I'm not sure why that's irrelevant.  Of course, it's irrelevant to an argument for abortion dependent on what your argument were...mine would probably be along the lines of feeling pain, being able to survive independently of the mother, etc., where this is really just genetic material as you say.  That though is arguable.

You said 'wrong' has a different MEANING today than in the old south. Now you say it's not a matter of MEANING but of APPLICATION. Fine then.

When did meaning become detached from how a word is applied? The word "train," for example is applied differently in terms of transportation and wedding gown design.

Granulated silica is an early stage in the development of glass. But that doesn't mean silica is glass.

What? no more germane argument than one from chemistry? Glass is a compound most of the time (you'll rarely find pure glass) but that's neither here nor there. There are blastocysts for frogs and blastocysts for humans and one can tell which is which. I believe we can stipulate that blastocysts and fetuses don't have rights by stipulation and without attempting logic-defying feats. A blastocyst in a pregnant woman is a human who isn't able to survive outside the womb yet. Any other interpretation is semantic sophistry. 

Once we were children. Today we're adults. Thus at some point we ceased to be children and became adults. Precisely when did that moment occur in a biological sense?

Children become adults as a matter of stipulation and for different reasons ranging from the need for an age of consent to a need to decide when someone is mature enough to be accepted as an adult. When a stipulation is made, it doesn't change any facts. The only fact is the fact of the stipulation. 

When did meaning become detached from how a word is applied? The word "train," for example is applied differently in terms of transportation and wedding gown design.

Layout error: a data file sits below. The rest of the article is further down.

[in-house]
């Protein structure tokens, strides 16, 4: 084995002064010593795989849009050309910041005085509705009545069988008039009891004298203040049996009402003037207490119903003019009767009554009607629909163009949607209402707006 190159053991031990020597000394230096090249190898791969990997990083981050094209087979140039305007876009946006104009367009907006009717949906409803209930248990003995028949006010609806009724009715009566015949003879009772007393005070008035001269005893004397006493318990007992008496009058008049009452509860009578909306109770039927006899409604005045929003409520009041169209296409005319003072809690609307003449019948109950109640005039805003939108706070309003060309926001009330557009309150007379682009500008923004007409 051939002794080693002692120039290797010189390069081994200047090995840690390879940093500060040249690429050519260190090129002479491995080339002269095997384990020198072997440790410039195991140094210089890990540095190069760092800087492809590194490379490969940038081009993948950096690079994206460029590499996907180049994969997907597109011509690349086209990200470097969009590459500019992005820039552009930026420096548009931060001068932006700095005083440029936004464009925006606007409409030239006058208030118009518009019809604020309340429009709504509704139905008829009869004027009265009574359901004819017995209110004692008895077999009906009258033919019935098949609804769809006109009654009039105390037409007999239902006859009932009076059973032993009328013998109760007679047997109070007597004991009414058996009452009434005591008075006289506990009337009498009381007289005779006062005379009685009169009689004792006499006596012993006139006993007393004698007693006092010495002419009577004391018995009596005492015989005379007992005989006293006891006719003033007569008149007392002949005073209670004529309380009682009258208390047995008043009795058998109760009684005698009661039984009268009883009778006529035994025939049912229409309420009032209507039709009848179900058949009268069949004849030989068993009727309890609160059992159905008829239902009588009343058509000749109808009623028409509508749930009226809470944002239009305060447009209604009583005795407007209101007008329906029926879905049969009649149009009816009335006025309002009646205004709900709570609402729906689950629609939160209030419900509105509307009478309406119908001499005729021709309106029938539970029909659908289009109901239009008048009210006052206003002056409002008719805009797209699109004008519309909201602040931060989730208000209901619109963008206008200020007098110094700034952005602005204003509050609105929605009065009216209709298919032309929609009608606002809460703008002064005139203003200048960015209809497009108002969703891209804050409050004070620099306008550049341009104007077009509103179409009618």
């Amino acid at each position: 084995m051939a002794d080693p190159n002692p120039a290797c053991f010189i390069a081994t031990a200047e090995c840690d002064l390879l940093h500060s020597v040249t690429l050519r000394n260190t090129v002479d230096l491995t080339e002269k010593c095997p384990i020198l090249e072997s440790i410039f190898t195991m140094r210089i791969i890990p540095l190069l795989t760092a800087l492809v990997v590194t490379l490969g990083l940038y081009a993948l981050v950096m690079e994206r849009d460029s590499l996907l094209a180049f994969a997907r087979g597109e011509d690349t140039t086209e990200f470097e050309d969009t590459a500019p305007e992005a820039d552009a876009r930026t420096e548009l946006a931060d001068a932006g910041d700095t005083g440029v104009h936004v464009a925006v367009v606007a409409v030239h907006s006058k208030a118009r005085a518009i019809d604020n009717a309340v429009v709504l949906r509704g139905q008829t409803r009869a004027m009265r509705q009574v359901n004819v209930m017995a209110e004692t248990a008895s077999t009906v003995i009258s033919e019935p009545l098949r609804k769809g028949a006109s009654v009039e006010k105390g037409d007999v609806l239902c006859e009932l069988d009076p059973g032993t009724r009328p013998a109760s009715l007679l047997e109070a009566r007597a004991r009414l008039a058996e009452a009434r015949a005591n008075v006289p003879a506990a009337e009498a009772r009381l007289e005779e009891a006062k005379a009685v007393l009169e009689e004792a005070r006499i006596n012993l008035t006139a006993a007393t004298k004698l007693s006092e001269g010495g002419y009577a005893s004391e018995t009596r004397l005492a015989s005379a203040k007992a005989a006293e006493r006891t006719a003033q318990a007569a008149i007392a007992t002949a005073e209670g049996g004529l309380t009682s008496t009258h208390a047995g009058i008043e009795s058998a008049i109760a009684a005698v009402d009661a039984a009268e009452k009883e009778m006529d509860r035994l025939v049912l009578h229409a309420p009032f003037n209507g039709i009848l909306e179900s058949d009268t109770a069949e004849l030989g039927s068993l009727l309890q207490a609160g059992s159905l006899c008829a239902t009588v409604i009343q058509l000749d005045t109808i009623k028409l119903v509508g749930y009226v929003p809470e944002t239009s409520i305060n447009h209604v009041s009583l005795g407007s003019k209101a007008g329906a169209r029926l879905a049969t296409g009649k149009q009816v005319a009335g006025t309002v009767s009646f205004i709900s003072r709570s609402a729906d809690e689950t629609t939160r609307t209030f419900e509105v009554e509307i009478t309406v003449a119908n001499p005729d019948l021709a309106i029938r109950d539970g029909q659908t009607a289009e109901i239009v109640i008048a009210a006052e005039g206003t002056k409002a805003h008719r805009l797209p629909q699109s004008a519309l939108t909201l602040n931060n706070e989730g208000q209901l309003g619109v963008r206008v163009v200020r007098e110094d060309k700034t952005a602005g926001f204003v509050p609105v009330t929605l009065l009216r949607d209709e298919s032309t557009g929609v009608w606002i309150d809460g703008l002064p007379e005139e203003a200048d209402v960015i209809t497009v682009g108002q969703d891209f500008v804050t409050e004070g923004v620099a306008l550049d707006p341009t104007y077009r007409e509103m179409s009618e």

You said wrong has two meanings; the one we use today and the one used in the old south. You switched premises (from meaning to application) because there was no such second definition of wrong in the south.

Reread "When did meaning become detached from how a word is applied?" and think about it: I don't see them as separable. Application determines meaning. How the word is applied IS the meaning of any particular usage.

Absent the second meaning, then wrong simply means 'unfair, injurious, unjust, incongruous, inaccurate, or dishonest'.

That is a fair definition of "wrong" and strangely it was certainly the sort of definition used back in slavery days. So, why do you imagine they countenanced slavery? Your position implies that their view might be along these lines: "I know slavery is wrong, but I just like it."

I think my view that attitudes today are different is a more reasonable and believable explanation, and that includes attitudes toward the slaves. These attitudes were widely held, and not just by the slaveowners themselves.

Either many people were totally morally bankrupt then, or we need an alternative explanation such that attitudes were different then.